Assembling Thermoplastic Composites
Joining thermoplastic composites—either to each other or to other materials—can be challenging.
Plastics and polymer composites are essential to a wide range of safety and performance parts in cars today. In fact, the use of plastic and polymer composites in light vehicles has increased from less than 20 pounds per vehicle in 1960 to 334 pounds per car in 2015.
A material such as nylon 66 with 33 percent glass fiber reinforcement is used in myriad automotive assemblies, including manifolds, engine covers, carbon canisters, engine mounts, shift levers and radiator tanks.
Unfortunately, the fillers that add strength, stiffness and heat resistance to plastic parts give engineers extra things to think about when planning the assembly process.
There are lots of technologies for welding plastic parts: ultrasonics, vibration, spin, hot-plate, infrared and laser. They all can join plastics reinforced with glass fibers, talc, mica or other fillers. Which method to use depends on the plastic; the type and amount of filler; the size and shape of the parts; and the application requirements.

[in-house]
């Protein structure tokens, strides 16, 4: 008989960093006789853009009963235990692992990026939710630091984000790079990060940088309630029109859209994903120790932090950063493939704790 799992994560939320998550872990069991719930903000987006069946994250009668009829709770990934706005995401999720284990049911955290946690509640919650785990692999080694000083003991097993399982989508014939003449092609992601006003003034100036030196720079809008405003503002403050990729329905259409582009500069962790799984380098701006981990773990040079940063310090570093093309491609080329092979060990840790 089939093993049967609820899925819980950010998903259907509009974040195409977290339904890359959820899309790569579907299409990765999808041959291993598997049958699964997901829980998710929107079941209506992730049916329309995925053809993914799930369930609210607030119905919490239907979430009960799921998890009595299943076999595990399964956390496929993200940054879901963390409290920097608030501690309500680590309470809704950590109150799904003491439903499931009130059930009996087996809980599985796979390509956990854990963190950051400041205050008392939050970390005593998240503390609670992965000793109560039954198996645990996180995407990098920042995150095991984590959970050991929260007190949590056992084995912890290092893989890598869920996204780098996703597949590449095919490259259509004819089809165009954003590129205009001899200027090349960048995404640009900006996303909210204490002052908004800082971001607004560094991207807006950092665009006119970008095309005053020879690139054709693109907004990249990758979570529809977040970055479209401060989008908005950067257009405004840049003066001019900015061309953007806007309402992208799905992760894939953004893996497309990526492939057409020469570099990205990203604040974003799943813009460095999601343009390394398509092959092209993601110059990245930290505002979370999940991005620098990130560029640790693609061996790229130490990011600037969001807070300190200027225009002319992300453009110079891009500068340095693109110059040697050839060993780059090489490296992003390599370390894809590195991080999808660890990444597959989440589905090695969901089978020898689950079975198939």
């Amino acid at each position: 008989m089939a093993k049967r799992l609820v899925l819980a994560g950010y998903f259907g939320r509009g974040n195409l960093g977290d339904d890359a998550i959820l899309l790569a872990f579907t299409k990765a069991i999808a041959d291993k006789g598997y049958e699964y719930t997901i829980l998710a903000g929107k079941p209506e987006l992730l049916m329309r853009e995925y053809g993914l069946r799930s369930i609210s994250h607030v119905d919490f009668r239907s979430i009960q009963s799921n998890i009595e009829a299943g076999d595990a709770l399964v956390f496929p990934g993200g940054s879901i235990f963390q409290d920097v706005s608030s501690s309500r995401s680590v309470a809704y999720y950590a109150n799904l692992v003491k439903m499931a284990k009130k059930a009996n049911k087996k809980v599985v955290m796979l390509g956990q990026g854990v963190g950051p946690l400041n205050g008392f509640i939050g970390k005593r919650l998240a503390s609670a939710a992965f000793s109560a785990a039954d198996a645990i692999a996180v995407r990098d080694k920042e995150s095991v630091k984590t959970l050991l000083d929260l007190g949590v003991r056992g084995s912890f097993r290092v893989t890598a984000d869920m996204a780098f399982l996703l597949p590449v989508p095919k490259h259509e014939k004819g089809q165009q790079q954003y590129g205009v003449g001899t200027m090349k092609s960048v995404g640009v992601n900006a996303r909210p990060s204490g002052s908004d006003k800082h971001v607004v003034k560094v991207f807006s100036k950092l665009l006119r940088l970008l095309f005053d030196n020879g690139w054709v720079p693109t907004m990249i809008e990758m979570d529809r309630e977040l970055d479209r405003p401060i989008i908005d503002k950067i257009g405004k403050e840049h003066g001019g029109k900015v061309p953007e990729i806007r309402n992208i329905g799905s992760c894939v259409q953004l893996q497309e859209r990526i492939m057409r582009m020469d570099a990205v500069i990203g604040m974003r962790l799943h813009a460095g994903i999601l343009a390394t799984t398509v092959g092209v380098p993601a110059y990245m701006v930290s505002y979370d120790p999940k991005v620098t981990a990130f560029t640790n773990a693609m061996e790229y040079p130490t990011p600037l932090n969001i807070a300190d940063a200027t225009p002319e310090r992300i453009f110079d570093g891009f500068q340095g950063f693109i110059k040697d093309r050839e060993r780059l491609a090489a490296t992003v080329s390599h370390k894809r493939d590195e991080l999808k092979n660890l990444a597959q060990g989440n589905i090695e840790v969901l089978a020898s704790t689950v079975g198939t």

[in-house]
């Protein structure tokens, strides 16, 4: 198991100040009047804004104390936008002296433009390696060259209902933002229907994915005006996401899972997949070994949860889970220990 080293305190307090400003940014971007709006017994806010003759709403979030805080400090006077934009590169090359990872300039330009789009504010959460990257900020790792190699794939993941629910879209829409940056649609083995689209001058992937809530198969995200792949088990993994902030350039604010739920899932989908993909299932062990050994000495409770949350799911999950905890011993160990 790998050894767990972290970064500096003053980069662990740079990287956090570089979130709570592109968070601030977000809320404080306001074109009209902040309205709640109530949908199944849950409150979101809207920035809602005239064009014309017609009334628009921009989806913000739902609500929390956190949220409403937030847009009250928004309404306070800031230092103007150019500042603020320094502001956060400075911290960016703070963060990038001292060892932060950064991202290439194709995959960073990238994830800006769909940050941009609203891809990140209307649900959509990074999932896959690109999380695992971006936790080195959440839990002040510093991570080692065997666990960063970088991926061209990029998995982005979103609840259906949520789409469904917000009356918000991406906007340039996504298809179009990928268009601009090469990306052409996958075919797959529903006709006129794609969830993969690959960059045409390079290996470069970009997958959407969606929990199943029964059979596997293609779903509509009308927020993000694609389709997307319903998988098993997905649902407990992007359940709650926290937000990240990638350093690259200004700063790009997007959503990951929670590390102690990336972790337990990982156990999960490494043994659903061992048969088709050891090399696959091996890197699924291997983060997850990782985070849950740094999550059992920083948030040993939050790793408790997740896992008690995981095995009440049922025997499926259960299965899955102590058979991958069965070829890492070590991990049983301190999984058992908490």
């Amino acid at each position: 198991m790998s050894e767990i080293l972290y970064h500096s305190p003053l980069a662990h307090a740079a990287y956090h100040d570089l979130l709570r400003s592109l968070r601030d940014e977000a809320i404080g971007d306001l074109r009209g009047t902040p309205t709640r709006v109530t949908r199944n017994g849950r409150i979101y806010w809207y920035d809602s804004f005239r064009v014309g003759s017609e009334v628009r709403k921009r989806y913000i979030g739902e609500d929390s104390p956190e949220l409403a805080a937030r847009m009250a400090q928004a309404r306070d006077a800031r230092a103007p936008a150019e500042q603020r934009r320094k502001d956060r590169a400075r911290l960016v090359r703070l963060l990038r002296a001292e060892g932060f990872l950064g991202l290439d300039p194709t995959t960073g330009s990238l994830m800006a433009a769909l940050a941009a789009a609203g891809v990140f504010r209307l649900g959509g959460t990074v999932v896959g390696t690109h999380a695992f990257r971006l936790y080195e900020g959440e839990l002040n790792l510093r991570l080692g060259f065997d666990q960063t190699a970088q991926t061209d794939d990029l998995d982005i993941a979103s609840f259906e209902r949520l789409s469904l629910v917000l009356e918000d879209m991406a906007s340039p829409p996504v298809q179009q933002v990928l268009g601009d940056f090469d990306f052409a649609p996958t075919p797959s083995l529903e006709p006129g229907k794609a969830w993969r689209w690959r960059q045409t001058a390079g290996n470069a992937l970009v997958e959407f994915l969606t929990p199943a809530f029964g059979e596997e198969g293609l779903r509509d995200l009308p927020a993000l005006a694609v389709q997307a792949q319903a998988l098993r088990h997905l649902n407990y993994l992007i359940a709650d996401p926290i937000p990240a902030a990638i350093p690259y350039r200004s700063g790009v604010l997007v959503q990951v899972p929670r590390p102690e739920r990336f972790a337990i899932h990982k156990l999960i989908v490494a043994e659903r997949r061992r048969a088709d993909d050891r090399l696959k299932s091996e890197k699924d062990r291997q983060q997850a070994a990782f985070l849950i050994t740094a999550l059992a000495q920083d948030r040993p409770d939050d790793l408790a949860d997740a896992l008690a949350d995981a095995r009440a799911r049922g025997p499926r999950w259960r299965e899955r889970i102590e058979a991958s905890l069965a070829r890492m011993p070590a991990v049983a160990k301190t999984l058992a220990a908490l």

Regardless of process, filled materials typically need “more time, more pressure and more energy,” says Jason Barton, national sales and marketing manager at Dukane Corp. “Semicrystalline materials tend to need quite a bit more.”
That can be an issue when using ultrasonic or vibration welding. Too much amplitude can crack or weaken distal areas of the parts.
Part design is another issue. When welding plastics that contain fillers, it’s a good idea to increase the amount of material at the joint interface. “Usually, you need more weld surface with a filled material than you would with a virgin material,” says Barton.
Whenever possible, engineers would prefer to use ultrasonics to weld plastic parts, due to its speed and economy.